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Nostalgia Critic (season 12)

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Nostalgia Critic (2019)
Country of originUnited States
No. of episodes44
Release
Original networkChannel Awesome[1][2][3]
Original releaseJanuary 2, 2019 (2019-01-02)
Season chronology
← Previous
2018
Next →
2020
List of Nostalgia Critic episodes

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The twelfth season of Nostalgia Critic began on January 2, 2019 with Doug Walker's review of Max Payne. On January 8, 2019, Doug Walker aired his first editorial of the season, where he analyzed the moment when Marvel Cinematic Universe villains started to be better written. On January 22, 2019, Doug Walker aired his second editorial of the season, where he took a look at the history of the M&M's characters. On February 6, 2019, Doug Walker aired his third editorial of the season, where he compiled the top 11 funniest Gene Siskel and Roger Ebert reviews. On February 27, 2019, Doug Walker aired his fourth editorial of the season, where he talked about the animated series X-Men with creators Eric and Julia Lewald. At the end of the X-Men editorial, Doug Walker announced March will be X-Men month, where he discusses the X-Men film series.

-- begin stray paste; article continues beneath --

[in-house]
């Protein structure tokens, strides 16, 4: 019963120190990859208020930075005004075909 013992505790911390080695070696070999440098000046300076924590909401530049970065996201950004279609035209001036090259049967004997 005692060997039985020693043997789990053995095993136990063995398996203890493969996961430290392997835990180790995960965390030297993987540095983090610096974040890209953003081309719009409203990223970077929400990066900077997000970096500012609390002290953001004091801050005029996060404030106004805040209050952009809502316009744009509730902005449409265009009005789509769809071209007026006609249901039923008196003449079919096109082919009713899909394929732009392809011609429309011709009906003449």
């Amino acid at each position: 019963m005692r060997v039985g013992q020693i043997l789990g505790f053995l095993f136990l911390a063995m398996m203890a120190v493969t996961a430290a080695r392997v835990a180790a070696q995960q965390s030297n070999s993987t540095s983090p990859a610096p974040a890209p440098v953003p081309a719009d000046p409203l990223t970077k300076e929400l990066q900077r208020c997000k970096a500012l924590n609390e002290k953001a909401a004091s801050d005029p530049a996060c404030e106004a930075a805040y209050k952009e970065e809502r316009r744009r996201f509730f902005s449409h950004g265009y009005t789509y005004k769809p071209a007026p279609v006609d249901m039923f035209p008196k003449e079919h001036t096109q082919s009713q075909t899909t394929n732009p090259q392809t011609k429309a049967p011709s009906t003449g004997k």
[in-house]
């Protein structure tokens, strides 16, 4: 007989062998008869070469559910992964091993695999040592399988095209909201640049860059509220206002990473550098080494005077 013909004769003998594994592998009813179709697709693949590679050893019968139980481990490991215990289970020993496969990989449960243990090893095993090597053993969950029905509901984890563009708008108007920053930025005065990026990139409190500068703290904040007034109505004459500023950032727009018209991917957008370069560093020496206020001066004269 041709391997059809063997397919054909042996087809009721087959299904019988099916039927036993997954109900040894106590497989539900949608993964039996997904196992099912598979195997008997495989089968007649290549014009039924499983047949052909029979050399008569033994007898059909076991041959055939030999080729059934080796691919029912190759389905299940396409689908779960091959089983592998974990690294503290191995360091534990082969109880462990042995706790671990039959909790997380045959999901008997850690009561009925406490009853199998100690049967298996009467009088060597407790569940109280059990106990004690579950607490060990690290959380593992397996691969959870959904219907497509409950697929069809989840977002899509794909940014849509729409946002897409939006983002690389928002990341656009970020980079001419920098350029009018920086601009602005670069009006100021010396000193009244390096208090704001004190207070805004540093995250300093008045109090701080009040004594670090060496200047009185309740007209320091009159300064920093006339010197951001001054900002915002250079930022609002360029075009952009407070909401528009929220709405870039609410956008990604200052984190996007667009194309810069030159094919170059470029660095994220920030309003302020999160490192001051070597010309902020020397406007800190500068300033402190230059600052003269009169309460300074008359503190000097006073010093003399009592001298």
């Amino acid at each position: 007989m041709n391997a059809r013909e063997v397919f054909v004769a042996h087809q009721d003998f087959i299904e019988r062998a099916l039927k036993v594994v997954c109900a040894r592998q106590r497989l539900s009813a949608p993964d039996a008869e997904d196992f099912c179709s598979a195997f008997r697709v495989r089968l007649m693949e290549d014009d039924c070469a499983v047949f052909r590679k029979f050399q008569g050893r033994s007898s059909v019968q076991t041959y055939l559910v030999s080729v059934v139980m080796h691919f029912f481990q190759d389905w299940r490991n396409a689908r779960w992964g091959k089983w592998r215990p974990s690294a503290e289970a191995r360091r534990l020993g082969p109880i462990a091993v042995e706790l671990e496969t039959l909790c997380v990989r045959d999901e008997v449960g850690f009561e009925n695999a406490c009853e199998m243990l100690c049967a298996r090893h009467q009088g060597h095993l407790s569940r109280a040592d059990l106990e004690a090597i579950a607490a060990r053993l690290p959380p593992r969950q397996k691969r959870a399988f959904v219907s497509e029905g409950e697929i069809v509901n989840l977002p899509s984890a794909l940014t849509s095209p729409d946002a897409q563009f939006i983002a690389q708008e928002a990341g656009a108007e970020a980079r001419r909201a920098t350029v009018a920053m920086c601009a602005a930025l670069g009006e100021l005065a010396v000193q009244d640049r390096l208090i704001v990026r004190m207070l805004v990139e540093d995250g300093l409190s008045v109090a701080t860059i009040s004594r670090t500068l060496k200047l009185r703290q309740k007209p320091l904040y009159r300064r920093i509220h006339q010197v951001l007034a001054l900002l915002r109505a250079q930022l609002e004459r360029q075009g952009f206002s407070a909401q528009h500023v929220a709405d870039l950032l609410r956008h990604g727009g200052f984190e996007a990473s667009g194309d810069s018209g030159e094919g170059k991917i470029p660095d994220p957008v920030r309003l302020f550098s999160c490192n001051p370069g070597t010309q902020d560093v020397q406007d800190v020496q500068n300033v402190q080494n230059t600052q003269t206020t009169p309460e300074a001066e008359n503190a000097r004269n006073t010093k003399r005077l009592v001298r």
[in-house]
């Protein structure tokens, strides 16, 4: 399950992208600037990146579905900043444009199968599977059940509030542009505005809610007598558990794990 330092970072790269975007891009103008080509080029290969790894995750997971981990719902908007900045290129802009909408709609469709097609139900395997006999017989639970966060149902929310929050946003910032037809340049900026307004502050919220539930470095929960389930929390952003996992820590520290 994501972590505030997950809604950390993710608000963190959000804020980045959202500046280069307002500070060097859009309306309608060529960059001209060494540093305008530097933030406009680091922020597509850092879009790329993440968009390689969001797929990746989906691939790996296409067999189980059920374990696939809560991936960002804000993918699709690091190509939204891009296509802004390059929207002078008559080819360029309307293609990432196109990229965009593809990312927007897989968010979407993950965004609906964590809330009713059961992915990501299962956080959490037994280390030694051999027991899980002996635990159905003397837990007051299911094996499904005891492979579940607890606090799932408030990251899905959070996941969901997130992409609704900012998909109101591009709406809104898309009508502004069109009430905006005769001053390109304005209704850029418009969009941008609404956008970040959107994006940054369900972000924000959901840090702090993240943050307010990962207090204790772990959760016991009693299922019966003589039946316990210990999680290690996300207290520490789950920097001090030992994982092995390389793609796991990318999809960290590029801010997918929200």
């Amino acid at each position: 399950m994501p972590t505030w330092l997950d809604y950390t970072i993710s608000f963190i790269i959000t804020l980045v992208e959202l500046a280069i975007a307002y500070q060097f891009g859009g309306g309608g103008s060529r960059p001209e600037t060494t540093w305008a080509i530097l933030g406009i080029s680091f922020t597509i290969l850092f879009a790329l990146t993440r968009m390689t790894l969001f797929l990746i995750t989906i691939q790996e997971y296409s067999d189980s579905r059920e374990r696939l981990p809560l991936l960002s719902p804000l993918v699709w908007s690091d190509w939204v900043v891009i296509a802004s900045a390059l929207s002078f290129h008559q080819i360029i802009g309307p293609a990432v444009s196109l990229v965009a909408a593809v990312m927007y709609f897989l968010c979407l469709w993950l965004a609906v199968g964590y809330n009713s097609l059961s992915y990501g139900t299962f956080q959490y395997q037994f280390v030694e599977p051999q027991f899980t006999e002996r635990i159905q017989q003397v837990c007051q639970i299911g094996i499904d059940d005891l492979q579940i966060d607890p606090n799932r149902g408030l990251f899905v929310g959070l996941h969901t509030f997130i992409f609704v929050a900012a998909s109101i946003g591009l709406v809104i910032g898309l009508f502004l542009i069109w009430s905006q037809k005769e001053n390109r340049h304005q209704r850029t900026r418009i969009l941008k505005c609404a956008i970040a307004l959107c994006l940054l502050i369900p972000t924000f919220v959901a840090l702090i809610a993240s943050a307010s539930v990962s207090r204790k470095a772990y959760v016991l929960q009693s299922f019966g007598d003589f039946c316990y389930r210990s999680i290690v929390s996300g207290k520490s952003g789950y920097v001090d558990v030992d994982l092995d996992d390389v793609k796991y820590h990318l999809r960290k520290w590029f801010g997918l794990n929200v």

Episodes[edit]

No. in series Title Performed by Written by Directed by Release date
412"Max Payne"Doug Walker, Tamara Chambers,
Malcolm Ray (voice cameo)
Doug WalkerDoug WalkerJanuary 2, 2019 (2019-01-02)

The Critic begins his 12th season with a review of Max Payne (2008).

First Viewing:
413"RoboCop (2014)"Doug Walker, Tamara Chambers,
Rob Walker, Jim Jarosz
Doug WalkerDoug WalkerJanuary 15, 2019 (2019-01-15)
The Critic reviews RoboCop (2014).
414"The Black Cauldron"Doug Walker, Malcolm Ray, Tamara Chambers,
Jim Jarosz, Walter Banasiak, Heather Reusz
Doug WalkerDoug WalkerJanuary 29, 2019 (2019-01-29)

The Critic reviews The Black Cauldron (1985).

First Viewing:
415"The Country Bears"Doug Walker, Malcolm Ray, Tamara Chambers,
Jim Jarosz
Doug WalkerDoug WalkerFebruary 13, 2019 (2019-02-13)

The Critic reviews The Country Bears (2002). He admits to not having seen the full film despite referencing it many times in the past, but now confesses that he enjoys the film for what it is; an entertaining film filled with a lot of nicely done elements, while the bad stuff is also equally as entertaining. He only gives criticism to the majority of the musical numbers, finding them slightly boring, but finds all other elements good, or at least bad on an enjoyable level. He finds the puppetry and animatronics on the Bears themselves to be very good, believes the film's unbalanced tone actually adds to the entertainment level, praises the majority of the humor, both the intentional jokes and the unintentional jokes (considering the director of this film worked on Animaniacs), and largely praises the performance of Christopher Walken as the villain Reed Thimple. Throughout the review, the Critic is hassled constantly by Tamara, Malcolm and Jim (the latter two dressed as mad scientists), who believe he is crazy for enjoying The Country Bears and want to send him to a mental institution, but Malcolm and Jim eventually accept the Critic's final thoughts on the film and decide to send Tamara to the mental institution instead, after she accidentally confesses that she doesn't like The NeverEnding Story.